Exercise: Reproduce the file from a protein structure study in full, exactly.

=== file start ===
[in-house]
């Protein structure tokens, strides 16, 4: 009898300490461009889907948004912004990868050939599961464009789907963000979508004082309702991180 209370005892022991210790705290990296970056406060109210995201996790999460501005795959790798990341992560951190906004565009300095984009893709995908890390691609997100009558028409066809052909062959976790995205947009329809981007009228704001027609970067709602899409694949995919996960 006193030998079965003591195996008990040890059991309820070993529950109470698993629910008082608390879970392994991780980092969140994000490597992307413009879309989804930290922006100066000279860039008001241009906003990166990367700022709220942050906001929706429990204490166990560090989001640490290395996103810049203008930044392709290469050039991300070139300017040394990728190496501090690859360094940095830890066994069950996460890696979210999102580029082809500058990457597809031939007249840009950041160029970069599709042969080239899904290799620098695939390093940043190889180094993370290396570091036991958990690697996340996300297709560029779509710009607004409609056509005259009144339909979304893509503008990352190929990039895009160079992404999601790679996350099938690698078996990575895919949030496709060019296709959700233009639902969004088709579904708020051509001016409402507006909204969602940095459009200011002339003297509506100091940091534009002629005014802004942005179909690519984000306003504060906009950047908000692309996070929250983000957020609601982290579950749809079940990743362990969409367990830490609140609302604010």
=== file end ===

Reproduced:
[in-house]
């Protein structure tokens, strides 16, 4: 009898300490461009889907948004912004990868050939599961464009789907963000979508004082309702991180 209370005892022991210790705290990296970056406060109210995201996790999460501005795959790798990341992560951190906004565009300095984009893709995908890390691609997100009558028409066809052909062959976790995205947009329809981007009228704001027609970067709602899409694949995919996960 006193030998079965003591195996008990040890059991309820070993529950109470698993629910008082608390879970392994991780980092969140994000490597992307413009879309989804930290922006100066000279860039008001241009906003990166990367700022709220942050906001929706429990204490166990560090989001640490290395996103810049203008930044392709290469050039991300070139300017040394990728190496501090690859360094940095830890066994069950996460890696979210999102580029082809500058990457597809031939007249840009950041160029970069599709042969080239899904290799620098695939390093940043190889180094993370290396570091036991958990690697996340996300297709560029779509710009607004409609056509005259009144339909979304893509503008990352190929990039895009160079992404999601790679996350099938690698078996990575895919949030496709060019296709959700233009639902969004088709579904708020051509001016409402507006909204969602940095459009200011002339003297509506100091940091534009002629005014802004942005179909690519984000306003504060906009950047908000692309996070929250983000957020609601982290579950749809079940990743362990969409367990830490609140609302604010």